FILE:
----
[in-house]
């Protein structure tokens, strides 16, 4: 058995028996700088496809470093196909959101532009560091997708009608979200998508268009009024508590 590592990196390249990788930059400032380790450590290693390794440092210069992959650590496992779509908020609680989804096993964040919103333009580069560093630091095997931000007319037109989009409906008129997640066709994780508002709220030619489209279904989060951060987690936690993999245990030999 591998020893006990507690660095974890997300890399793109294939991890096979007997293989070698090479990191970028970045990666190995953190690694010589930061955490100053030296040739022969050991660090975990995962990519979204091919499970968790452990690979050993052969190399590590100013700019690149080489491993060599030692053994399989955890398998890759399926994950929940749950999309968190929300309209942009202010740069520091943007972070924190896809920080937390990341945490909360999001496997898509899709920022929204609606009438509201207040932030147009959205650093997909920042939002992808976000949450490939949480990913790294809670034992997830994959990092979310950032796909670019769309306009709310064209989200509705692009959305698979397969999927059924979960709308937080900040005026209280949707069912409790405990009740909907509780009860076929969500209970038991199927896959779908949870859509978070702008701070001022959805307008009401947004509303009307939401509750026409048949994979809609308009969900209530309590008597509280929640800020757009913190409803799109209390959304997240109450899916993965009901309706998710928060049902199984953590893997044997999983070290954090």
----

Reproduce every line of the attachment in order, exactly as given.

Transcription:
[in-house]
């Protein structure tokens, strides 16, 4: 058995028996700088496809470093196909959101532009560091997708009608979200998508268009009024508590 590592990196390249990788930059400032380790450590290693390794440092210069992959650590496992779509908020609680989804096993964040919103333009580069560093630091095997931000007319037109989009409906008129997640066709994780508002709220030619489209279904989060951060987690936690993999245990030999 591998020893006990507690660095974890997300890399793109294939991890096979007997293989070698090479990191970028970045990666190995953190690694010589930061955490100053030296040739022969050991660090975990995962990519979204091919499970968790452990690979050993052969190399590590100013700019690149080489491993060599030692053994399989955890398998890759399926994950929940749950999309968190929300309209942009202010740069520091943007972070924190896809920080937390990341945490909360999001496997898509899709920022929204609606009438509201207040932030147009959205650093997909920042939002992808976000949450490939949480990913790294809670034992997830994959990092979310950032796909670019769309306009709310064209989200509705692009959305698979397969999927059924979960709308937080900040005026209280949707069912409790405990009740909907509780009860076929969500209970038991199927896959779908949870859509978070702008701070001022959805307008009401947004509303009307939401509750026409048949994979809609308009969900209530309590008597509280929640800020757009913190409803799109209390959304997240109450899916993965009901309706998710928060049902199984953590893997044997999983070290954090």